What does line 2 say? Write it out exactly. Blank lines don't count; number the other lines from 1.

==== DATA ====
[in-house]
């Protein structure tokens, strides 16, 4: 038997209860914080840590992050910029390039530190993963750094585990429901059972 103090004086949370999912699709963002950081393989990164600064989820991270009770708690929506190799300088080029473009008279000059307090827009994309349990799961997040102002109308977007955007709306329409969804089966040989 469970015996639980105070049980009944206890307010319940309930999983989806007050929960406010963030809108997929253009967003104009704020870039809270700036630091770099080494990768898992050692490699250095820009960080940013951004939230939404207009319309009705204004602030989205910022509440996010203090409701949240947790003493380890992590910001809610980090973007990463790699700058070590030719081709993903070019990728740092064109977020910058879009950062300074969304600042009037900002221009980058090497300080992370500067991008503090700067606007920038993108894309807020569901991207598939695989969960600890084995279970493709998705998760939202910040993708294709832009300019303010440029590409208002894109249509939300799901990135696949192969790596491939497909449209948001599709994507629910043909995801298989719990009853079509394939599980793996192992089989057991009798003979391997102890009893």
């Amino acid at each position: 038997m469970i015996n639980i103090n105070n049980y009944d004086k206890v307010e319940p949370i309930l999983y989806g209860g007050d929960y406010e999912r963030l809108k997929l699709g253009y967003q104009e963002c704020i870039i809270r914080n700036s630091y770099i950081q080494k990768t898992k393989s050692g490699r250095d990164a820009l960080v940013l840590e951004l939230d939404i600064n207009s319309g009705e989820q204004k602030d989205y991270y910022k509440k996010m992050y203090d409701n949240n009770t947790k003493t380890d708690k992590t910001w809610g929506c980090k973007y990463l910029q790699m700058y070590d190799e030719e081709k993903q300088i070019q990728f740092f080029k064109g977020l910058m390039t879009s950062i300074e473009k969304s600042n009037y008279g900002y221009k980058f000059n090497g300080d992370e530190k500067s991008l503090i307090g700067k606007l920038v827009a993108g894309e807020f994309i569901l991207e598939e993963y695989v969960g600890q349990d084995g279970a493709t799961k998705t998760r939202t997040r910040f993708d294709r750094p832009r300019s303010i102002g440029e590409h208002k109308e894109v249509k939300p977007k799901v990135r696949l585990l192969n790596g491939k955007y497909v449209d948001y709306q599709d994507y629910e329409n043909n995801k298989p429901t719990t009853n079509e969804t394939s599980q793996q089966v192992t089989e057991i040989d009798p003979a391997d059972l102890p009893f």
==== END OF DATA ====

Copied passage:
């Protein structure tokens, strides 16, 4: 038997209860914080840590992050910029390039530190993963750094585990429901059972 103090004086949370999912699709963002950081393989990164600064989820991270009770708690929506190799300088080029473009008279000059307090827009994309349990799961997040102002109308977007955007709306329409969804089966040989 469970015996639980105070049980009944206890307010319940309930999983989806007050929960406010963030809108997929253009967003104009704020870039809270700036630091770099080494990768898992050692490699250095820009960080940013951004939230939404207009319309009705204004602030989205910022509440996010203090409701949240947790003493380890992590910001809610980090973007990463790699700058070590030719081709993903070019990728740092064109977020910058879009950062300074969304600042009037900002221009980058090497300080992370500067991008503090700067606007920038993108894309807020569901991207598939695989969960600890084995279970493709998705998760939202910040993708294709832009300019303010440029590409208002894109249509939300799901990135696949192969790596491939497909449209948001599709994507629910043909995801298989719990009853079509394939599980793996192992089989057991009798003979391997102890009893």